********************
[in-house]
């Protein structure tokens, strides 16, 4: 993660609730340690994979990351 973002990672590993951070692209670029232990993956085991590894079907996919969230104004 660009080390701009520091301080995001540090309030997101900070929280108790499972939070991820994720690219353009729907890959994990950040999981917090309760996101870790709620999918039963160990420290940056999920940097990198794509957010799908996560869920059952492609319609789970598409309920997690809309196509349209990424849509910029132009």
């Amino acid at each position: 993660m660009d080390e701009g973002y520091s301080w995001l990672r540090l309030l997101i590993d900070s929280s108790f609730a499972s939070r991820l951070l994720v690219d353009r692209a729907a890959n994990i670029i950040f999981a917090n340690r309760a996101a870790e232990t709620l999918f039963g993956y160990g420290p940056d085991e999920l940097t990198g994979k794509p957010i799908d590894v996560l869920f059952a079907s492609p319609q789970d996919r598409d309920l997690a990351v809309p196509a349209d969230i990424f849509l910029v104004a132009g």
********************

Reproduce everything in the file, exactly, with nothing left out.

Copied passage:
[in-house]
């Protein structure tokens, strides 16, 4: 993660609730340690994979990351 973002990672590993951070692209670029232990993956085991590894079907996919969230104004 660009080390701009520091301080995001540090309030997101900070929280108790499972939070991820994720690219353009729907890959994990950040999981917090309760996101870790709620999918039963160990420290940056999920940097990198794509957010799908996560869920059952492609319609789970598409309920997690809309196509349209990424849509910029132009």
């Amino acid at each position: 993660m660009d080390e701009g973002y520091s301080w995001l990672r540090l309030l997101i590993d900070s929280s108790f609730a499972s939070r991820l951070l994720v690219d353009r692209a729907a890959n994990i670029i950040f999981a917090n340690r309760a996101a870790e232990t709620l999918f039963g993956y160990g420290p940056d085991e999920l940097t990198g994979k794509p957010i799908d590894v996560l869920f059952a079907s492609p319609q789970d996919r598409d309920l997690a990351v809309p196509a349209d969230i990424f849509l910029v104004a132009g």